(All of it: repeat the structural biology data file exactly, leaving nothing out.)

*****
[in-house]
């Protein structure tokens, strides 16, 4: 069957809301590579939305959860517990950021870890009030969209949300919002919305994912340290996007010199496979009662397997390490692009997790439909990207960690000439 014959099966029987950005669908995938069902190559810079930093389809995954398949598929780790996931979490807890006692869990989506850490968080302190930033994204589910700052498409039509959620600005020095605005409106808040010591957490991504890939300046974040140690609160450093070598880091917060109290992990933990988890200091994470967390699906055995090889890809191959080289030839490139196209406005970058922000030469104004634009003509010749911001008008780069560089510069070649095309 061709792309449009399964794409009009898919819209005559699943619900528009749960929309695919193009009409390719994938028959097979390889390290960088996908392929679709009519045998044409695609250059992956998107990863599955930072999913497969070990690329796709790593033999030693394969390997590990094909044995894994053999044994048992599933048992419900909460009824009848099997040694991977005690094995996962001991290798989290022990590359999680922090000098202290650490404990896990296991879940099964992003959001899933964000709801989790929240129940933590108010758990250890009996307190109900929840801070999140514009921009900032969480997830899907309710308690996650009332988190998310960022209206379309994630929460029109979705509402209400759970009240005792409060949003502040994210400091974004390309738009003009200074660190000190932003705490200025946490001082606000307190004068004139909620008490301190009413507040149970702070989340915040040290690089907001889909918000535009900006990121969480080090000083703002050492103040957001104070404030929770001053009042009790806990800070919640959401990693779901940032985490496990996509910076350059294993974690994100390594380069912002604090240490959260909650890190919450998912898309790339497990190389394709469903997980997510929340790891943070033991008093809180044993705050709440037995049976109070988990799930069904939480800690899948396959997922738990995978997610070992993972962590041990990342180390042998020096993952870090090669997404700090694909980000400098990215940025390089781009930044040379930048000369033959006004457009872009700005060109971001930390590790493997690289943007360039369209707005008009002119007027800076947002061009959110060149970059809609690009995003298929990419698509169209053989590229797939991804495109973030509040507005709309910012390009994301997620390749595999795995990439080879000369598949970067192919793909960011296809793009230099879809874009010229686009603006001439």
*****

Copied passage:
[in-house]
């Protein structure tokens, strides 16, 4: 069957809301590579939305959860517990950021870890009030969209949300919002919305994912340290996007010199496979009662397997390490692009997790439909990207960690000439 014959099966029987950005669908995938069902190559810079930093389809995954398949598929780790996931979490807890006692869990989506850490968080302190930033994204589910700052498409039509959620600005020095605005409106808040010591957490991504890939300046974040140690609160450093070598880091917060109290992990933990988890200091994470967390699906055995090889890809191959080289030839490139196209406005970058922000030469104004634009003509010749911001008008780069560089510069070649095309 061709792309449009399964794409009009898919819209005559699943619900528009749960929309695919193009009409390719994938028959097979390889390290960088996908392929679709009519045998044409695609250059992956998107990863599955930072999913497969070990690329796709790593033999030693394969390997590990094909044995894994053999044994048992599933048992419900909460009824009848099997040694991977005690094995996962001991290798989290022990590359999680922090000098202290650490404990896990296991879940099964992003959001899933964000709801989790929240129940933590108010758990250890009996307190109900929840801070999140514009921009900032969480997830899907309710308690996650009332988190998310960022209206379309994630929460029109979705509402209400759970009240005792409060949003502040994210400091974004390309738009003009200074660190000190932003705490200025946490001082606000307190004068004139909620008490301190009413507040149970702070989340915040040290690089907001889909918000535009900006990121969480080090000083703002050492103040957001104070404030929770001053009042009790806990800070919640959401990693779901940032985490496990996509910076350059294993974690994100390594380069912002604090240490959260909650890190919450998912898309790339497990190389394709469903997980997510929340790891943070033991008093809180044993705050709440037995049976109070988990799930069904939480800690899948396959997922738990995978997610070992993972962590041990990342180390042998020096993952870090090669997404700090694909980000400098990215940025390089781009930044040379930048000369033959006004457009872009700005060109971001930390590790493997690289943007360039369209707005008009002119007027800076947002061009959110060149970059809609690009995003298929990419698509169209053989590229797939991804495109973030509040507005709309910012390009994301997620390749595999795995990439080879000369598949970067192919793909960011296809793009230099879809874009010229686009603006001439």